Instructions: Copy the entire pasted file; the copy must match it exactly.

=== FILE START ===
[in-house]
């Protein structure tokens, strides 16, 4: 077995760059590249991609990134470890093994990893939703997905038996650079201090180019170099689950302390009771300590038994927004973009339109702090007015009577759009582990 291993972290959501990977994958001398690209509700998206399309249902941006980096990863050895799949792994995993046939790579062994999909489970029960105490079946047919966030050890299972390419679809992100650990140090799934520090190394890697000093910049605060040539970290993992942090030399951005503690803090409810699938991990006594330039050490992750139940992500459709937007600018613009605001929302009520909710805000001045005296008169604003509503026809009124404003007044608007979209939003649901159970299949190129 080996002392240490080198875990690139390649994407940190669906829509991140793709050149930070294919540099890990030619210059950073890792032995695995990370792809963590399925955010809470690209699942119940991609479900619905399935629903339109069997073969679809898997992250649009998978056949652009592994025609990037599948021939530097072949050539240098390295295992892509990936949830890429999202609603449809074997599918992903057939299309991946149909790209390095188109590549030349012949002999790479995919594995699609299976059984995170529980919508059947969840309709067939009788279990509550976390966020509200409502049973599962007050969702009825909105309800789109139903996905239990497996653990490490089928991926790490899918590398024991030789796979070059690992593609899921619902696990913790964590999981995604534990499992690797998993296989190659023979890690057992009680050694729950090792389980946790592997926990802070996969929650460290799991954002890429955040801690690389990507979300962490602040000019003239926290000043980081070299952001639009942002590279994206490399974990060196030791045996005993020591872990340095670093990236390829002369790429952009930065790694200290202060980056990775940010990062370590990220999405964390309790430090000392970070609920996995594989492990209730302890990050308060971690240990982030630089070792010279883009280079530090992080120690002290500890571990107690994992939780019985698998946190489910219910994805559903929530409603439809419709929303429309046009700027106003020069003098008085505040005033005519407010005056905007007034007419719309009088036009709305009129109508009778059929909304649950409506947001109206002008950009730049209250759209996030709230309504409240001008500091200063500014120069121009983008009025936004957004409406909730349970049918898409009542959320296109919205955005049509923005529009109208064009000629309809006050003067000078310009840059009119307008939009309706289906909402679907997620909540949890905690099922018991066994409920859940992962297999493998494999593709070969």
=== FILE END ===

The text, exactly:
[in-house]
């Protein structure tokens, strides 16, 4: 077995760059590249991609990134470890093994990893939703997905038996650079201090180019170099689950302390009771300590038994927004973009339109702090007015009577759009582990 291993972290959501990977994958001398690209509700998206399309249902941006980096990863050895799949792994995993046939790579062994999909489970029960105490079946047919966030050890299972390419679809992100650990140090799934520090190394890697000093910049605060040539970290993992942090030399951005503690803090409810699938991990006594330039050490992750139940992500459709937007600018613009605001929302009520909710805000001045005296008169604003509503026809009124404003007044608007979209939003649901159970299949190129 080996002392240490080198875990690139390649994407940190669906829509991140793709050149930070294919540099890990030619210059950073890792032995695995990370792809963590399925955010809470690209699942119940991609479900619905399935629903339109069997073969679809898997992250649009998978056949652009592994025609990037599948021939530097072949050539240098390295295992892509990936949830890429999202609603449809074997599918992903057939299309991946149909790209390095188109590549030349012949002999790479995919594995699609299976059984995170529980919508059947969840309709067939009788279990509550976390966020509200409502049973599962007050969702009825909105309800789109139903996905239990497996653990490490089928991926790490899918590398024991030789796979070059690992593609899921619902696990913790964590999981995604534990499992690797998993296989190659023979890690057992009680050694729950090792389980946790592997926990802070996969929650460290799991954002890429955040801690690389990507979300962490602040000019003239926290000043980081070299952001639009942002590279994206490399974990060196030791045996005993020591872990340095670093990236390829002369790429952009930065790694200290202060980056990775940010990062370590990220999405964390309790430090000392970070609920996995594989492990209730302890990050308060971690240990982030630089070792010279883009280079530090992080120690002290500890571990107690994992939780019985698998946190489910219910994805559903929530409603439809419709929303429309046009700027106003020069003098008085505040005033005519407010005056905007007034007419719309009088036009709305009129109508009778059929909304649950409506947001109206002008950009730049209250759209996030709230309504409240001008500091200063500014120069121009983008009025936004957004409406909730349970049918898409009542959320296109919205955005049509923005529009109208064009000629309809006050003067000078310009840059009119307008939009309706289906909402679907997620909540949890905690099922018991066994409920859940992962297999493998494999593709070969």